Matt Hancock app: why is I’m A Celebrity MP’s online constituency app growing in popularity - how to use it

As Twitter flounders, could Matt Hancock be social media’s saviour? Probably not...

<p>Matt Hancock arrives in Downing Street in May 2020 (Photo: TOLGA AKMEN/AFP via Getty Images)</p>

Matt Hancock arrives in Downing Street in May 2020 (Photo: TOLGA AKMEN/AFP via Getty Images)

Twitter, once a pillar of the social media landscape, continues to circle the drain as new owner Elon Musk makes sweeping and controversial changes to the platform.

At this point, it seems only a matter of time before the blue bird and its followers go the way of the dodo, and as things look increasingly dire, former users have been looking for alternatives to jump to.

One of the major beneficiaries so far has been Mastodon, not one platform per se, but instead a collection of servers, with users able to sign up to ones based on their interests or hobbies.

But another app that seems to be hoovering up some of Twitter’s ex-users is that of Matt Hancock, and his imaginatively named ‘Matt Hancock MP’ platform.

Yes, as Hancock tries his best to make friends in the I’m A Celeb jungle, back home his obscure digital platform seems to be picking up pace. Here is everything you need to know about it.

What is the ‘Matt Hancock app’?

Matt Hancock arrives in Downing Street in May 2020 (Photo: TOLGA AKMEN/AFP via Getty Images)

Before Matt Hancock was the UK’s disgraced health secretary, he was the head of the Department for Digital, Culture, Media, and Sport, and took his work so seriously that he had his own mobile app created, titled ‘Matt Hancock MP’.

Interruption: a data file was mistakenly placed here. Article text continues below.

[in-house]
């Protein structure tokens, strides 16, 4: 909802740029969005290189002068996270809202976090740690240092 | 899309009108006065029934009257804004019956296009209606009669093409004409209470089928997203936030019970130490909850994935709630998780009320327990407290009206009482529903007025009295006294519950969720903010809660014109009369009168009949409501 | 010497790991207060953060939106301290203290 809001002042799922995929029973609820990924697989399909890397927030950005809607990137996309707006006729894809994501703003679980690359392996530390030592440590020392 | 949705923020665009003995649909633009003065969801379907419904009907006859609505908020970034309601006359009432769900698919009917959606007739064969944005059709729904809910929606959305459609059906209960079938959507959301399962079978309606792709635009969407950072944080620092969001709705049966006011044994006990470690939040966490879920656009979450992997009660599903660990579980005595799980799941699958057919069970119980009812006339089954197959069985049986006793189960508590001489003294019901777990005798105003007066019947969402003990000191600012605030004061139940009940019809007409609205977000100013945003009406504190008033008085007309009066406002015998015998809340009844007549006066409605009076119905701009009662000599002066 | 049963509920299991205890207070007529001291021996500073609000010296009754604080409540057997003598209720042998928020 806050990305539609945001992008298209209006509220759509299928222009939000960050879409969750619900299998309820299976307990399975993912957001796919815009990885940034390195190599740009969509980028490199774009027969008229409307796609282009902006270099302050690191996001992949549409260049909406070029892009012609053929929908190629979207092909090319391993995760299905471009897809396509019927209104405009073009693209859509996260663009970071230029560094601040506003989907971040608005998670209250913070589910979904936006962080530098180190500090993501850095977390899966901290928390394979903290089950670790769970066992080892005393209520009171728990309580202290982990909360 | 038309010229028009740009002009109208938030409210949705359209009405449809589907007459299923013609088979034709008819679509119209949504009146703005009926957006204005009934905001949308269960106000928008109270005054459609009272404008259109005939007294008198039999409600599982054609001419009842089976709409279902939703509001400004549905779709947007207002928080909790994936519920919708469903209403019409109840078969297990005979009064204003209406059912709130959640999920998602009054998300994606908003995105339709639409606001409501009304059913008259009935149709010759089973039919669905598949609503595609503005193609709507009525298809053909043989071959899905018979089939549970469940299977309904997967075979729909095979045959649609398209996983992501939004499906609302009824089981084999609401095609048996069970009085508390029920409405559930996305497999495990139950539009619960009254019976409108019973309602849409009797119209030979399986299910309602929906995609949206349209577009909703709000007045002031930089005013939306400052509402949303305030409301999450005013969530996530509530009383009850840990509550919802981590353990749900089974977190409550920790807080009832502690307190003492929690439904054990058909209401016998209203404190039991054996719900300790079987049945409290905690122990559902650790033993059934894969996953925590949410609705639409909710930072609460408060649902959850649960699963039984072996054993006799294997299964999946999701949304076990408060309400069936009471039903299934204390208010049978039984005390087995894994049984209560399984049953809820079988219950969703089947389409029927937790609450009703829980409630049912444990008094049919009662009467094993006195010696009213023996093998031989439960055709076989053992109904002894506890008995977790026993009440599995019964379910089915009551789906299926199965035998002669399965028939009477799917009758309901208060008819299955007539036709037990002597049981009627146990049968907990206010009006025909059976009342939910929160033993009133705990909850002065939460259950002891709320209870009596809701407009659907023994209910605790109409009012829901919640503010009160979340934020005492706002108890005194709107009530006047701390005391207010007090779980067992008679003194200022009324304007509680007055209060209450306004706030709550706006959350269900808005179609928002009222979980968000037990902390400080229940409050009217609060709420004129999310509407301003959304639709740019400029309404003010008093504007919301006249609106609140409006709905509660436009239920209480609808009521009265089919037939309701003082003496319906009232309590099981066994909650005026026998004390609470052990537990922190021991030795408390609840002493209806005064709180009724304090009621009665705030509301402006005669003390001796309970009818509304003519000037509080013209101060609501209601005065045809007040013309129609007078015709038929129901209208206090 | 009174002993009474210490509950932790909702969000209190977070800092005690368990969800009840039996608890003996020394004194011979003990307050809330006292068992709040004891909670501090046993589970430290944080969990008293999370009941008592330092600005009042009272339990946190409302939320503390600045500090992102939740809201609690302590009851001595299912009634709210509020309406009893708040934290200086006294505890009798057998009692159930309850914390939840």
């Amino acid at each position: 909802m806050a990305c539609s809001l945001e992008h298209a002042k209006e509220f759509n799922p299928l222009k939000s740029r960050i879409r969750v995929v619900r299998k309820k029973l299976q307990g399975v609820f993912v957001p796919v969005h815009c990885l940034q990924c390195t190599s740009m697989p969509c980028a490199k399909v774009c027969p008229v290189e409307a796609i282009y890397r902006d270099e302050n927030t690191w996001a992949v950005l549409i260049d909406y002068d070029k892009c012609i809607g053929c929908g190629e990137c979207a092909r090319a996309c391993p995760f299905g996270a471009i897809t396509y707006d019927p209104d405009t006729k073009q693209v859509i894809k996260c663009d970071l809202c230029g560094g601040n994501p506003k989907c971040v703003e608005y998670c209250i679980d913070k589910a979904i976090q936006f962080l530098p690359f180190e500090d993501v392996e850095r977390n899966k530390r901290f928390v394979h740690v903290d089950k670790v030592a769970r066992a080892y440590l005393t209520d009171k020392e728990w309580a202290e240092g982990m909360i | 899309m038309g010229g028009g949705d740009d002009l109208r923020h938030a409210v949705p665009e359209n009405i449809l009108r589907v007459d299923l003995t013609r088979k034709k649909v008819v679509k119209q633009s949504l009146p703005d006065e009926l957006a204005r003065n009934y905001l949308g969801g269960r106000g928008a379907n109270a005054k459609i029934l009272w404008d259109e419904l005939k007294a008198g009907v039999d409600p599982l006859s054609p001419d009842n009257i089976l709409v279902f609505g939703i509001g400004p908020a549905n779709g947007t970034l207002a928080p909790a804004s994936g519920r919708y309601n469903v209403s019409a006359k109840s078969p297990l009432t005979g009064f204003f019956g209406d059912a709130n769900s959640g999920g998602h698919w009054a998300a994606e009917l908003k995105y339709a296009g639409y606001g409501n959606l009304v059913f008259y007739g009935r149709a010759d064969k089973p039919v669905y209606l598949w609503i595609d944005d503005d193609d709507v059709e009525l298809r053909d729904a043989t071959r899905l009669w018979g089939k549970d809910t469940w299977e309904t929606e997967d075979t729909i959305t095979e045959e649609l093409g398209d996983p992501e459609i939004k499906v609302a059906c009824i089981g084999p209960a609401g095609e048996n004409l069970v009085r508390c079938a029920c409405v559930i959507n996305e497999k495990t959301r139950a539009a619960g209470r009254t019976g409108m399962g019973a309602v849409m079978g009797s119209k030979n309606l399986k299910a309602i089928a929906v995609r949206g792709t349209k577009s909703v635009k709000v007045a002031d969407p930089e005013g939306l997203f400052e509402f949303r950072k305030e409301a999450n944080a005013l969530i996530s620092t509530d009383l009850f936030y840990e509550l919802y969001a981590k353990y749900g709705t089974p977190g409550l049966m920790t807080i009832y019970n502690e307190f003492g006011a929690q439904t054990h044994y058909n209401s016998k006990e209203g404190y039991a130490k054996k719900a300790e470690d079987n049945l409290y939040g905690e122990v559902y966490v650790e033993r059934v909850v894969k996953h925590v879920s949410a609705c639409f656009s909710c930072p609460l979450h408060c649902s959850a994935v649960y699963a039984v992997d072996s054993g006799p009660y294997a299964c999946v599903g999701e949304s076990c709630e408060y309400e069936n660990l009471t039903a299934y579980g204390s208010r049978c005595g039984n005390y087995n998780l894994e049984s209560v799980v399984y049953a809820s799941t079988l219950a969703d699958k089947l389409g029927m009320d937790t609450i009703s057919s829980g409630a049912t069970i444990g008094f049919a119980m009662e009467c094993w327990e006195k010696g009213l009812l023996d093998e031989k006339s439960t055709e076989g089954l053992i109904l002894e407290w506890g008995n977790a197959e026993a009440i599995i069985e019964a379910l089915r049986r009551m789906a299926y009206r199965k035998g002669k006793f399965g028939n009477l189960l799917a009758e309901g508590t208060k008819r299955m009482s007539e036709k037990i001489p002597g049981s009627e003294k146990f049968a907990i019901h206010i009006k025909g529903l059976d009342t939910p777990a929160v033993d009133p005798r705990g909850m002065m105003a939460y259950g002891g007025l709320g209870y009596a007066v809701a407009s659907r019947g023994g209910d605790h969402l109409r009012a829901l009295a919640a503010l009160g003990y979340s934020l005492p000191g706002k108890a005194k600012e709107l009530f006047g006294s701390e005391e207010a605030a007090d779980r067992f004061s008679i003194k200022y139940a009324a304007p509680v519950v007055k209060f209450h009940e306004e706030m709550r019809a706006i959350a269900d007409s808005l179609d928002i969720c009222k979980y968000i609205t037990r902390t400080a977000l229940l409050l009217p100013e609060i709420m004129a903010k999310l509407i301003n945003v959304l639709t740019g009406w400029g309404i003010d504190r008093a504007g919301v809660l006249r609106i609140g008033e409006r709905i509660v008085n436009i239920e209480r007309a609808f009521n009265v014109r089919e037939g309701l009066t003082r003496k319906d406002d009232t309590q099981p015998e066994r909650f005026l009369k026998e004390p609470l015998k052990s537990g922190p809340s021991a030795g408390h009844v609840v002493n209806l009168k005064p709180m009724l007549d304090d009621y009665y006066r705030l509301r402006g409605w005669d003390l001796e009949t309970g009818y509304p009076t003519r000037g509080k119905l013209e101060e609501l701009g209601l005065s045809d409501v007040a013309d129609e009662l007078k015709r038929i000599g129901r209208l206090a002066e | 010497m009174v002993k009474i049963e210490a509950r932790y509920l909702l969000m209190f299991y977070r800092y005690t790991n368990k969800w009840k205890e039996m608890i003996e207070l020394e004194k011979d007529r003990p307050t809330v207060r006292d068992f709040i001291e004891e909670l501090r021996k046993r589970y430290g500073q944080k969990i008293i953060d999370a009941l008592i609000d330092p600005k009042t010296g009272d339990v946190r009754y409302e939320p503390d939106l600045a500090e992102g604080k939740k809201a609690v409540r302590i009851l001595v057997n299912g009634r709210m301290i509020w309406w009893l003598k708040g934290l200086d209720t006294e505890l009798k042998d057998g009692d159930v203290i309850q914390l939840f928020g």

The app launched in 2018, with a goal to let residents of Hancock’s West Suffolk constituency "engage" with their MP. At launch, it was reported that the app did not adhere to the data protection regulations Hancock was promoting in his day job.

“The app seems to be swamped with lobby journalists and people (possibly the same lobby journalists) pretending to be other politicians,” reported The Register.

“There’s at least one Donald Trump, a Boris, an Ed Balls (whose contribution, predictably, is “Ed Balls”), as well as a couple of Liz Trusses flagging up cheese import and pork product news.”

They added: “A Jeremy Corbyn is asking ‘a/s/l’ [age/sex/location] and MattHancockFan69 is chatting with LizTrussFan123UK.”

Why is it becoming popular?

Six years on, The Wall Street Journal has reported that the app currently has over 243,000 users, only 200 of whom actually follow the MP, who resigned as health secretary last year after being caught on camera having an affair at work, violating his own Covid-19 social distancing guidelines.

According to the WSJ, sarcastic Twitter users are using the app to flee the Elon Musk-shaped storm that has enveloped the internet’s "town square." The app seems to function as a Twitter substitute, with one user calling it “the closest thing to an actual Twitter clone I’ve seen so far.”

Aside from the homepage, which looks similar to what you’d see if you followed the MP on any other social media site, there’s the "Have your say" page, which acts as a news feed, showcasing what other users have written.

Another user, going by the alias ‘Andy Parmo’ added, "Just setting up my Matt Hancock," a reference to Twitter co-founder Jack Dorsey’s first tweet.

The WSJ and other media outlets are being slightly deceptive in suggesting that the Matt Hancock MP app is growing in popularity solely because of Twitter “refugees”.

In actuality, the real reason Hancock’s app is accruing subscribers is more likely down to the fact that the MP is in the Australian jungle eating bugs and kangaroo genitalia as part of hit ITV reality show, I’m A Celebrity... Get Me Out of Here!

How do I access the app?

There are likely dozens of West Suffolk locals who signed up for Matt Hancock’s app to stay up to date on local matters, only to have it become a meme.

But if you want to access the app for yourself, iOS users can do so here, while those on Android devices will want to go here.